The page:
Every now and then, I'll mention that Smunch has some behavior issues. They're hard to pinpoint and hard to describe in a way that doesn't make him sound like every other six-and-a-half-year-old on the planet, but I get the sense he's a little "different". I still can't describe it, but it was painfully evident a couple of weeks ago during his soccer game. He was totally out of it. He'd kick the ball, then turn around and run the other direction. He didn't pay any attention to whether he was offense or defense. He wandered around the field talking to himself. I don't have any expectations that my kid is going to be a soccer super star, but it's really hard to watch him be that clueless...especially knowing just how much he *loves* both playing and watching sports.So, on Daddy's birthday, the family went out and practiced soccer at the school. We could give him a little more direction and let him know where he was going wrong. Mam had several sportsgirlship-based meltdowns, but we all still had a fun time.
When the next game day came around last Saturday, I was inspired to try something Smunch's occupational therapist (OT) had shown us. He went to occupational therapy for several months, but it was never very clear that it was doing anything for him except getting him really wound up and costing us a lot of money that insurance doesn't cover. Still, I figured it was worth a shot. His OT gave us this tunnel, which is really like a giant sleeve, made out of stretchy, knit material. The idea is that pushing his way through this tunnel (which doesn't have any solid support to it) somehow organizes his brain or his vestibular system or something.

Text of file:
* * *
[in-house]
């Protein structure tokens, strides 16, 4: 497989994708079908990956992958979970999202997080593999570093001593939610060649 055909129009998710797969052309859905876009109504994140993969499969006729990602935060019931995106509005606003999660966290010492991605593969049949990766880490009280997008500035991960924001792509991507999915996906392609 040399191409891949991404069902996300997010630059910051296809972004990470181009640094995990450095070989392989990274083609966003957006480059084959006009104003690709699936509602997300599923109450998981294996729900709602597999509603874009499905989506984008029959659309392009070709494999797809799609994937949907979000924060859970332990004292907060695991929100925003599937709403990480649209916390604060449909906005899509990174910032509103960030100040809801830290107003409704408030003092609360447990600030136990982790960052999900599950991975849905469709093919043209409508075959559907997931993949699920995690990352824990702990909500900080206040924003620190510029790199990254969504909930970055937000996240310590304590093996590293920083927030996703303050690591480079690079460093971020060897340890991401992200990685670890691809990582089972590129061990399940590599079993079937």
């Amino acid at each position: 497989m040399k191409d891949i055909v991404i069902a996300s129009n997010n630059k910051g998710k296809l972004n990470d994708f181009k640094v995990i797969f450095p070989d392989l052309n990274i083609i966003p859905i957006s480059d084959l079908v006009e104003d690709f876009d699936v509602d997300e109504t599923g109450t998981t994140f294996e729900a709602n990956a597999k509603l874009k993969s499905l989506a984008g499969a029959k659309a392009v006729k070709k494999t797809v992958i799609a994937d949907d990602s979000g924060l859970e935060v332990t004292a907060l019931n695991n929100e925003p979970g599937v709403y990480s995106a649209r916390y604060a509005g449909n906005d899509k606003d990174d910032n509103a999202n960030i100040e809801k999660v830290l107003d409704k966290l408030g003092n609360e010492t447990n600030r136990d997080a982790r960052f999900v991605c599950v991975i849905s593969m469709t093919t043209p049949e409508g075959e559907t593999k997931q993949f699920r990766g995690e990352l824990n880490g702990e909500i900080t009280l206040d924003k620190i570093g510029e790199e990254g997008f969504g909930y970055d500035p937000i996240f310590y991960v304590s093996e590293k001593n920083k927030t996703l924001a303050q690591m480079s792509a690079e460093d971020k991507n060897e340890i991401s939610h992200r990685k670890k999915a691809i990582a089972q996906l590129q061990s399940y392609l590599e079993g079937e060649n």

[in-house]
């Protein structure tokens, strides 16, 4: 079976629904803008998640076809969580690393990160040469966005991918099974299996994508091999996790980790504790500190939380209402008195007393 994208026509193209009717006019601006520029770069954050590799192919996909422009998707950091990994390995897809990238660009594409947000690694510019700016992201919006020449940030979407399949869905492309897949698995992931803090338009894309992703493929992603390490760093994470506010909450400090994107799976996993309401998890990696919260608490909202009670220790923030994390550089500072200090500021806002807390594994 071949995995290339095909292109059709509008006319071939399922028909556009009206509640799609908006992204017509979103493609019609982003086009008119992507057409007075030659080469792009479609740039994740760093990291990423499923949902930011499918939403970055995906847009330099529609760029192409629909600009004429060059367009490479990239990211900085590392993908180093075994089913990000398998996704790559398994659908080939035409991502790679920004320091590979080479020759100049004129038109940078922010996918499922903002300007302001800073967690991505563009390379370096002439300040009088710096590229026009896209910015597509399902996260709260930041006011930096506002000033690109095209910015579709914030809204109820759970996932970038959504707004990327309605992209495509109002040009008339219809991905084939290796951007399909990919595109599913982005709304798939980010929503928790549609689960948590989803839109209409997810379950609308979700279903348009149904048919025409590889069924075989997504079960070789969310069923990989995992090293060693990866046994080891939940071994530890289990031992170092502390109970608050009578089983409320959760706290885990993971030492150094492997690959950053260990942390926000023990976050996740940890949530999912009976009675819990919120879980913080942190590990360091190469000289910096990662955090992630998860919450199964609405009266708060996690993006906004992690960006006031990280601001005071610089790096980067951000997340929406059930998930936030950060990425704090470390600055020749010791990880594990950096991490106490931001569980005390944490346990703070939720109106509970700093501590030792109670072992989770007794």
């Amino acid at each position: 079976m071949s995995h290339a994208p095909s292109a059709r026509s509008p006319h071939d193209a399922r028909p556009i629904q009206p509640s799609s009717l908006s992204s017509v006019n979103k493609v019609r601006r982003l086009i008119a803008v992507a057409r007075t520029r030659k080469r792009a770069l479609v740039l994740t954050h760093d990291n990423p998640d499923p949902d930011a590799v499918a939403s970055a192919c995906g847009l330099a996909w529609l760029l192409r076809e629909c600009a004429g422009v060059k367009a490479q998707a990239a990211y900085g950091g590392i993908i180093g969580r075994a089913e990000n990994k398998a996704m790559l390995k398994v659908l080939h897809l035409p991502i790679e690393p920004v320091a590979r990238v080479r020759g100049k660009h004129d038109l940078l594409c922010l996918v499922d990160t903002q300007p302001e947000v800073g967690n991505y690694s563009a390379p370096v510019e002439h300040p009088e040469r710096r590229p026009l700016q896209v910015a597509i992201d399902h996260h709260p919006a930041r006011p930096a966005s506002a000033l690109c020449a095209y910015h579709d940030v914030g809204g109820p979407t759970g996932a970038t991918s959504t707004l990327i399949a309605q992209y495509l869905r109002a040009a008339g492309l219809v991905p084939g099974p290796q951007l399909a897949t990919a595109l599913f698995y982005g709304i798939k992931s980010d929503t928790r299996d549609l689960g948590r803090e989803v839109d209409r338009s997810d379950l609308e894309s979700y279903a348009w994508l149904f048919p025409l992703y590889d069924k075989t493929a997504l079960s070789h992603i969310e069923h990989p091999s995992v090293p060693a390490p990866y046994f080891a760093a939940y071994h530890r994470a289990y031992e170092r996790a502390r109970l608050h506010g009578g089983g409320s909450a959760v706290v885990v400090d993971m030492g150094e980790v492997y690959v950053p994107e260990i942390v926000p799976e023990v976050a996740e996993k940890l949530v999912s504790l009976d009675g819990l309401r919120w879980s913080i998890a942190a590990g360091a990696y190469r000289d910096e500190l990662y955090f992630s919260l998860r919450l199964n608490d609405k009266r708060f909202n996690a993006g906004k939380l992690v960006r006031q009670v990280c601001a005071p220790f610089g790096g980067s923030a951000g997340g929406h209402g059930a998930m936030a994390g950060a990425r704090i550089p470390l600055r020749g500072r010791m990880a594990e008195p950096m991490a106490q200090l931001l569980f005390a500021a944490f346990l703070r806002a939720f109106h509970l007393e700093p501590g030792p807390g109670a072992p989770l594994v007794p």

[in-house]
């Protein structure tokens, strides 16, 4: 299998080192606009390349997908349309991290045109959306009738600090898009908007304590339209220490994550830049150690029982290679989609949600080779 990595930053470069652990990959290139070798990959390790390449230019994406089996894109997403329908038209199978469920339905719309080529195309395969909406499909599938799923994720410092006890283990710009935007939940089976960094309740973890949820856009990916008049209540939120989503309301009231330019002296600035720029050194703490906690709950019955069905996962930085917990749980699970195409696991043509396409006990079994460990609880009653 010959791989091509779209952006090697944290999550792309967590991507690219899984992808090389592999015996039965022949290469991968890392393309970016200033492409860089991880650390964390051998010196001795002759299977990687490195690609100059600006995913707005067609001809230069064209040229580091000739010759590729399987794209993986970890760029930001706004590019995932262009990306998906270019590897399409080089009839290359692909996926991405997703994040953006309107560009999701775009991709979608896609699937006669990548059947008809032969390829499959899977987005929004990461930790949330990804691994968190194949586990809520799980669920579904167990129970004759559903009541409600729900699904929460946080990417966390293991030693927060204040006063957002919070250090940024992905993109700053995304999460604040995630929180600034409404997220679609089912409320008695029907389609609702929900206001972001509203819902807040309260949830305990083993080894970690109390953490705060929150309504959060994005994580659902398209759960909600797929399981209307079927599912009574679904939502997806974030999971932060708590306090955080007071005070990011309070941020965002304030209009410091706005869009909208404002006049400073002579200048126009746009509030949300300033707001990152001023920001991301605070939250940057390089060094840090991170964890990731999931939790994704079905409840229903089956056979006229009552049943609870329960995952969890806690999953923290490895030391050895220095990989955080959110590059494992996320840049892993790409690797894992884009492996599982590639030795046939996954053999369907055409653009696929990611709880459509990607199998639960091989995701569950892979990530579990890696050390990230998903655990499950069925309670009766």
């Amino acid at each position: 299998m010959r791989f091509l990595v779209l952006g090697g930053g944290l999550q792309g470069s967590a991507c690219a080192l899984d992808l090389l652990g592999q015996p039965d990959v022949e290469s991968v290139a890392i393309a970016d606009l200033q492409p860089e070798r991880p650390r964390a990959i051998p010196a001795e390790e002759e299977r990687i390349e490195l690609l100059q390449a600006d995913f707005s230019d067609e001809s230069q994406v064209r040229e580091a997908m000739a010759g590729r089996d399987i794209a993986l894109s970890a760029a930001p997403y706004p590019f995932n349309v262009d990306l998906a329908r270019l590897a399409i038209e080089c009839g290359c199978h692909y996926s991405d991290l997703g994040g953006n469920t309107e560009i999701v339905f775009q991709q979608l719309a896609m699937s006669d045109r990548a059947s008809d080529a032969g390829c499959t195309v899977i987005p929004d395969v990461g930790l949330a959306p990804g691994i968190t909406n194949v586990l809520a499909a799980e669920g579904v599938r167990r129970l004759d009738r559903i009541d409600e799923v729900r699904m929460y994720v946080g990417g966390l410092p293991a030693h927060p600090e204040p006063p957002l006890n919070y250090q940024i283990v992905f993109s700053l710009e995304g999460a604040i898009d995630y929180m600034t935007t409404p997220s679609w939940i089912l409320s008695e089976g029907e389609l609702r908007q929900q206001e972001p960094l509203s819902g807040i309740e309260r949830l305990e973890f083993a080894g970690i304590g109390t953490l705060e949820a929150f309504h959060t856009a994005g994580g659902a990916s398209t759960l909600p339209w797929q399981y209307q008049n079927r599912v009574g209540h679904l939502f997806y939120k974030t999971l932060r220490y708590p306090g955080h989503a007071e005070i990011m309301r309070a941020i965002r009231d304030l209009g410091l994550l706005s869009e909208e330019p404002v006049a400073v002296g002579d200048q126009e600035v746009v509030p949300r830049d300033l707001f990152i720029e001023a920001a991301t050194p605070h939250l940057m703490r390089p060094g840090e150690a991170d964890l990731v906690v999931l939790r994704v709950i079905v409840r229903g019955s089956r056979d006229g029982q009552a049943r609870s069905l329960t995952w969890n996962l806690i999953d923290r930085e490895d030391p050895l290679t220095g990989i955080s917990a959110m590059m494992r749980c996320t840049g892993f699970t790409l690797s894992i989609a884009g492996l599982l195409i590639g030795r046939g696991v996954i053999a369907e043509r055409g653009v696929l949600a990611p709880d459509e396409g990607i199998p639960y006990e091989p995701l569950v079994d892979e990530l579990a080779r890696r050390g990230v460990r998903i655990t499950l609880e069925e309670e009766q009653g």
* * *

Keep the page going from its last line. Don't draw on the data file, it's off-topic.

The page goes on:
I know. It sounds like phooey, doesn't it?? And I can't prove it isn't since we all went and practiced soccer once before his next game, but I swear, last Saturday, after pushing his way through the tunnel three or four times, he went to his soccer game, where Daddy and I sat politely on the sidelines and clapped when good things happened rather than exhorting him to run the other direction and pay attention to the ball. He scored FOUR goals. He was engaged. He was psyched. I was thrilled for him.
I'm curious to see what tomorrow and his next soccer game brings...